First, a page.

During 28 years as architecture critic at the Chicago Tribune, Blair Kamin deepened civic awareness of design. Join Kamin as he revisits three decades of skyline-shaping towers, imaginative local projects and transformations of the public realm.
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Kamin’s award-winning columns addressed and checked discrete projects as well as broader trends in Chicago architecture. Often contrarian and always consequential, Kamin’s observations sought to hold architects, developers and public servants to standards befitting the “city of architecture.” This special evening of free-flowing dialogue between Kamin and Reed Kroloff, dean of the College of Architecture at IIT, explores the critic’s picks and pans, Kamin’s evolution as a reporter and writer, Chicago’s recent design legacy and the state of architecture criticism going forward. Kamin and Kroloff’s conversation will also consider how architects and planners can help advance progress toward a more equitable city.
Program Host: Reed Kroloff
In a career spanning more than 25 years, Reed Kroloff has served as editor in chief of Architecture, which under his direction became the nation’s leading architectural magazine; dean of the Tulane University School of Architecture, which he led through Hurricane Katrina and the following recovery; director of the famed Cranbrook Academy of Art and Art Museum; and he is presently dean of the Illinois Institute of Technology College of Architecture. A regular national commentator on architecture and design, Kroloff’s writing has appeared in such publications as The New York Times, Esquire, and Metropolis, along with television credits for programs on PBS and the Sundance Channel. As a partner of jones | kroloff architectural consultants, he has advised clients that include the High Line in New York City, the Whitney Museum of American Art, the Natural History Museum of Los Angeles, Massachusetts Institute of Technology, Yale University, the federal government of Mexico, and dozens more. He is a Rome Prize recipient and his work has been exhibited at the Venice Biennale. He has degrees from Yale University and the University of Texas at Austin.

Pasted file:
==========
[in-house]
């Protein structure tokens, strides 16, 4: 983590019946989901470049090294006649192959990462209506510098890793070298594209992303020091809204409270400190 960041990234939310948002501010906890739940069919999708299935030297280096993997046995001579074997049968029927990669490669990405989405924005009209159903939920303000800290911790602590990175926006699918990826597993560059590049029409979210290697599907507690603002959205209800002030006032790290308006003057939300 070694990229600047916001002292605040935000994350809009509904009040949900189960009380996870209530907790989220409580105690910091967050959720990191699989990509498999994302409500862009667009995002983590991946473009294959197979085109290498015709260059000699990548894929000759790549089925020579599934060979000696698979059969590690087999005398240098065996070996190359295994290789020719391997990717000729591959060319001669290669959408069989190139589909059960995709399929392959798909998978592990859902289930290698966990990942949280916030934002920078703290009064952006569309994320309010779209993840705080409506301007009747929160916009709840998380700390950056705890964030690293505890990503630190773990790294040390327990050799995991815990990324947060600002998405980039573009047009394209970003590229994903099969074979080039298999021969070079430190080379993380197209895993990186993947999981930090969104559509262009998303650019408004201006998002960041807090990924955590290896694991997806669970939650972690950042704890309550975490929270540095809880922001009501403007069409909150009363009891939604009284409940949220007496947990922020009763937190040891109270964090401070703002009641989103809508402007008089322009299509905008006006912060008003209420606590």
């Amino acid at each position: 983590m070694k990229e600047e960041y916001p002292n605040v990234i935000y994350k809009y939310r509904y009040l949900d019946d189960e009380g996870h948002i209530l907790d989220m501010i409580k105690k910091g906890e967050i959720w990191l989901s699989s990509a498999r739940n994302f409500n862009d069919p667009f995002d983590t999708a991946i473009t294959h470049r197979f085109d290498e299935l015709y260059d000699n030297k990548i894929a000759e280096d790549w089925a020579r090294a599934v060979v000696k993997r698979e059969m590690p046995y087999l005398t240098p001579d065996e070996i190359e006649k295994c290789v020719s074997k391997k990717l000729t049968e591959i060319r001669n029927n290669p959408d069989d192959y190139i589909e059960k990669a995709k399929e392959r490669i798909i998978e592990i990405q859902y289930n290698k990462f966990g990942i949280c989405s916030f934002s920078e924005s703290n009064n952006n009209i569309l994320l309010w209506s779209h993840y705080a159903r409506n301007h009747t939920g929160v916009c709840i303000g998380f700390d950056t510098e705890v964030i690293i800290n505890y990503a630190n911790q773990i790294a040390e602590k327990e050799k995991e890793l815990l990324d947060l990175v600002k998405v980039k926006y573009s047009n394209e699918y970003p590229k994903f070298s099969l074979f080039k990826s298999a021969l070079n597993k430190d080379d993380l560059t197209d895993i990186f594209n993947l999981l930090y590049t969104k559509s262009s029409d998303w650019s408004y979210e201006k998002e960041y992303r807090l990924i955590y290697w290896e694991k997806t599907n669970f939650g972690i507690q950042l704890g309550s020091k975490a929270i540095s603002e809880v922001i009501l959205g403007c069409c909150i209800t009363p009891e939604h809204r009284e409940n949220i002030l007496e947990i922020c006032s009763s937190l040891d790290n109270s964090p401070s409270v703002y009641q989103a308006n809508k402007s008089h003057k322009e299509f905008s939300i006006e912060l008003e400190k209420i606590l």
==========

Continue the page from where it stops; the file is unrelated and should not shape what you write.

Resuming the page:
Program Presenter: Blair Kamin
Blair Kamin, winner of the 1999 Pulitzer Prize for Criticism, was the Chicago Tribune’s architecture critic from 1992 to 2021. A graduate of Amherst College and the Yale School of Architecture, he holds honorary degrees from Monmouth University and North Central College. Kamin has lectured widely and has discussed architecture on programs ranging from ABC’s “Nightline” to WTTW’s “Chicago Tonight.” The University of Chicago Press has published two collections of his columns: “Why Architecture Matters: Lessons from Chicago” and “Terror and Wonder: Architecture in a Tumultuous Age.” He is also editor of the book “Gates of Harvard Yard,” published by Princeton Architectural Press and sparked by a course he co-taught during a 2012−13 Nieman Fellowship at the university. Kamin is the recipient of numerous awards including the Pulitzer Prize, which he received for his body of work and a series of articles about the problems and promise of Chicago’s greatest public space: its lakefront.